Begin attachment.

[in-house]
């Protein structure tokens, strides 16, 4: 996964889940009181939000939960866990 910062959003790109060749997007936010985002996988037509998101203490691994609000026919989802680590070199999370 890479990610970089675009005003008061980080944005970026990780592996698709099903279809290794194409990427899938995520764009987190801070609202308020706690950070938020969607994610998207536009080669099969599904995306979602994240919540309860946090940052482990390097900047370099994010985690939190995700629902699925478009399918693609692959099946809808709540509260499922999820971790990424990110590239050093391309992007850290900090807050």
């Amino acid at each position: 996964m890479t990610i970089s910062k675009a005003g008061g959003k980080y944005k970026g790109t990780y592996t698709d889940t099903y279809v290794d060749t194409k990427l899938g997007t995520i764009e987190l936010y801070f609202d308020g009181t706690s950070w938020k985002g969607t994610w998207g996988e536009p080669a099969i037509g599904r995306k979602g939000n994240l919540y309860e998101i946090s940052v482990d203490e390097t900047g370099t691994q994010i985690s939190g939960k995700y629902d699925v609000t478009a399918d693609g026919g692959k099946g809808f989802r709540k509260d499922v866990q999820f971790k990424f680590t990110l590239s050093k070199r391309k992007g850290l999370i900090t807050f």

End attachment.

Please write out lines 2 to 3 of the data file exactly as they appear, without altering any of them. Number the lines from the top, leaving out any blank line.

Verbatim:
């Protein structure tokens, strides 16, 4: 996964889940009181939000939960866990 910062959003790109060749997007936010985002996988037509998101203490691994609000026919989802680590070199999370 890479990610970089675009005003008061980080944005970026990780592996698709099903279809290794194409990427899938995520764009987190801070609202308020706690950070938020969607994610998207536009080669099969599904995306979602994240919540309860946090940052482990390097900047370099994010985690939190995700629902699925478009399918693609692959099946809808709540509260499922999820971790990424990110590239050093391309992007850290900090807050």
């Amino acid at each position: 996964m890479t990610i970089s910062k675009a005003g008061g959003k980080y944005k970026g790109t990780y592996t698709d889940t099903y279809v290794d060749t194409k990427l899938g997007t995520i764009e987190l936010y801070f609202d308020g009181t706690s950070w938020k985002g969607t994610w998207g996988e536009p080669a099969i037509g599904r995306k979602g939000n994240l919540y309860e998101i946090s940052v482990d203490e390097t900047g370099t691994q994010i985690s939190g939960k995700y629902d699925v609000t478009a399918d693609g026919g692959k099946g809808f989802r709540k509260d499922v866990q999820f971790k990424f680590t990110l590239s050093k070199r391309k992007g850290l999370i900090t807050f």